June 13, 2013


Diane M. Fremgen

Clerk of Court of Appeals







This opinion is subject to further editing.  If published, the official version will appear in the bound volume of the Official Reports. 


A party may file with the Supreme Court a petition to review an adverse decision by the Court of Appeals.  See Wis. Stat. § 808.10 and Rule 809.62. 





Appeal No. 


Cir. Ct. No.  2011CV3428









State of Wisconsin ex rel. John A. Scocos,






State of Wisconsin Department of Veterans Affairs,




Marvin J. Freedman, Marcia M. Anderson, David F. Boetcher,

Jacqueline A. Guthrie, Rodney C. Moen, Peter J. Moran and

Daniel J. Naylor,







            APPEAL from an order of the circuit court for Dane County:  Maryann sumi, Judge.  Reversed and cause remanded with directions. 

            Before Lundsten, P.J., Kloppenburg and Neubauer, JJ.

1        PER CURIAM.   Former board members of the Wisconsin Department of Veterans Affairs appeal an order dismissing a complaint against them without prejudice.  They argue that the dismissal should instead be with prejudice because the statute of limitations had expired.  The primary question is whether an earlier complaint alleging open meetings law violations by the board members, brought in the name of the individual John Scocos, rather than as State ex rel. John Scocos, tolled the statute of limitations.  We conclude that the statute of limitations was not tolled.  We reverse the order, and remand with directions to dismiss the complaint against the board members with prejudice.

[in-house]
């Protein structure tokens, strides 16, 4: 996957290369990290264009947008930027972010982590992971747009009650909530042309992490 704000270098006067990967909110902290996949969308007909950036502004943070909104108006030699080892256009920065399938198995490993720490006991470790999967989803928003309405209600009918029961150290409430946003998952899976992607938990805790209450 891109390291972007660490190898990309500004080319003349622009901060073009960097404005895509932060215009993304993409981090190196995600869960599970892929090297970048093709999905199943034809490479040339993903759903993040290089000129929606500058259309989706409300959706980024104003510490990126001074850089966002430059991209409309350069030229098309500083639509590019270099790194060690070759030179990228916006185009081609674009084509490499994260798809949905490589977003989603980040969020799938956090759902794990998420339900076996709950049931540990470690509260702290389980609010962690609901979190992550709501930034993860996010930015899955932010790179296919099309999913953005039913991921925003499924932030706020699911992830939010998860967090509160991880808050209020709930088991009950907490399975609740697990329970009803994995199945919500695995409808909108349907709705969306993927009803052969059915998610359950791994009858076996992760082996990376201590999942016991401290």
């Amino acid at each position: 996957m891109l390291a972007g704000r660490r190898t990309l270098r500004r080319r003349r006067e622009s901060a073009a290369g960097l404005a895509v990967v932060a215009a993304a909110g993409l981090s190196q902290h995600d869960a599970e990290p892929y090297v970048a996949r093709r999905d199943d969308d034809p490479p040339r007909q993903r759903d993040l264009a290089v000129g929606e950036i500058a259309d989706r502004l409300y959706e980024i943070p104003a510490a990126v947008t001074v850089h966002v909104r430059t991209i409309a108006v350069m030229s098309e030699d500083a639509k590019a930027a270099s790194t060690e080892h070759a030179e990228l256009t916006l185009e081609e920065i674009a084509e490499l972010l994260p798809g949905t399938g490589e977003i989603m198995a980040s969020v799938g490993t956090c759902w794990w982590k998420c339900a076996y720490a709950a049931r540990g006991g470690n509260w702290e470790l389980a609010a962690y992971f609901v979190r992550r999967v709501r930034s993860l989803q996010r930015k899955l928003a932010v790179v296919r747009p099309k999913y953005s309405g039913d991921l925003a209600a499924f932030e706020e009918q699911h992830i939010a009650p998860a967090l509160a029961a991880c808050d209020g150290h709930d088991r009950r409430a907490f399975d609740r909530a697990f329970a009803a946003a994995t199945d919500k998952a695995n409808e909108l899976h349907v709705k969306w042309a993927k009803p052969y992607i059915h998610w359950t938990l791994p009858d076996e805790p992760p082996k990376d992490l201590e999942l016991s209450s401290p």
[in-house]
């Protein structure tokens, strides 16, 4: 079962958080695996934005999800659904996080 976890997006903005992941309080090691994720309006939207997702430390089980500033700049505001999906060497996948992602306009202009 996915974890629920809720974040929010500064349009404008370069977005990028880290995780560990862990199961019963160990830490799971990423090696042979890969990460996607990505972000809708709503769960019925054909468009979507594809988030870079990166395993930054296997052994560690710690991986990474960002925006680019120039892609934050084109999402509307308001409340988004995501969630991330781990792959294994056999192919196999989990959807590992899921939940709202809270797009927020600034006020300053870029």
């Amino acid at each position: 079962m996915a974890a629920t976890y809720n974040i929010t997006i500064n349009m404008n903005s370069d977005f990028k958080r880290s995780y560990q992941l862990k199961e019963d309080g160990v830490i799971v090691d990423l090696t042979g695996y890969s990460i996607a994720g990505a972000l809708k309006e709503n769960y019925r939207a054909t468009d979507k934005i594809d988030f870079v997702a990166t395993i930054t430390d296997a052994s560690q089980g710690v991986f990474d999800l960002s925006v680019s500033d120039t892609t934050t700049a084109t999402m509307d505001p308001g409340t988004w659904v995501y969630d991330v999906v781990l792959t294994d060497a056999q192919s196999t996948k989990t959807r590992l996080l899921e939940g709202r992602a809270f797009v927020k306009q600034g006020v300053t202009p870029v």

2        In late 2009, Scocos filed a complaint with multiple claims.  Pertinent here, the open meetings claims against the board members were dismissed without prejudice because Scocos filed as an individual, not on behalf of the State.  In an attempt to remedy that failing, and litigate his open meetings claims, Scocos filed the current action using “State ex rel. Scocos” to denote that the action was filed by Scocos on behalf of the State.[1]  The circuit court again dismissed the open meetings claims against the board members without prejudice, this time on the ground of lack of personal jurisdiction because of improper service.